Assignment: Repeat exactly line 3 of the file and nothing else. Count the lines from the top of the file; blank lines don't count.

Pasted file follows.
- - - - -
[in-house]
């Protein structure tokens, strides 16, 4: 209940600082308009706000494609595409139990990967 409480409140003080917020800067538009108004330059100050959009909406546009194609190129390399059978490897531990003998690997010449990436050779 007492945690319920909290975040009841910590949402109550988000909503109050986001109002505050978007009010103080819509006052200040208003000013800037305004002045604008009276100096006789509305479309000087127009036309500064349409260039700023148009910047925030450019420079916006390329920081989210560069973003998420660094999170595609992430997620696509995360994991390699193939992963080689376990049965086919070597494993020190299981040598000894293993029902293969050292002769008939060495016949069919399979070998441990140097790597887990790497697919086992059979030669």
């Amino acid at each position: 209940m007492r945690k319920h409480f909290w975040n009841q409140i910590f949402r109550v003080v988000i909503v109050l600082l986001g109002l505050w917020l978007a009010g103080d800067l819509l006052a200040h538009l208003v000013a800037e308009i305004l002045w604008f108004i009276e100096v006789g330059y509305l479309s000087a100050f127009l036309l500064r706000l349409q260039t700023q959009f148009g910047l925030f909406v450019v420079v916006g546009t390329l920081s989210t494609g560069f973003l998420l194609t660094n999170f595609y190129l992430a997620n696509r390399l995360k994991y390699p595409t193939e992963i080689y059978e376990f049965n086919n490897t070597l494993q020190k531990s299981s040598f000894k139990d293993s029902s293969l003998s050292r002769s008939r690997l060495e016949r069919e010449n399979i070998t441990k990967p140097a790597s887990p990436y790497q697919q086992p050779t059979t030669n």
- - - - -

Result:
């Amino acid at each position: 209940m007492r945690k319920h409480f909290w975040n009841q409140i910590f949402r109550v003080v988000i909503v109050l600082l986001g109002l505050w917020l978007a009010g103080d800067l819509l006052a200040h538009l208003v000013a800037e308009i305004l002045w604008f108004i009276e100096v006789g330059y509305l479309s000087a100050f127009l036309l500064r706000l349409q260039t700023q959009f148009g910047l925030f909406v450019v420079v916006g546009t390329l920081s989210t494609g560069f973003l998420l194609t660094n999170f595609y190129l992430a997620n696509r390399l995360k994991y390699p595409t193939e992963i080689y059978e376990f049965n086919n490897t070597l494993q020190k531990s299981s040598f000894k139990d293993s029902s293969l003998s050292r002769s008939r690997l060495e016949r069919e010449n399979i070998t441990k990967p140097a790597s887990p990436y790497q697919q086992p050779t059979t030669n």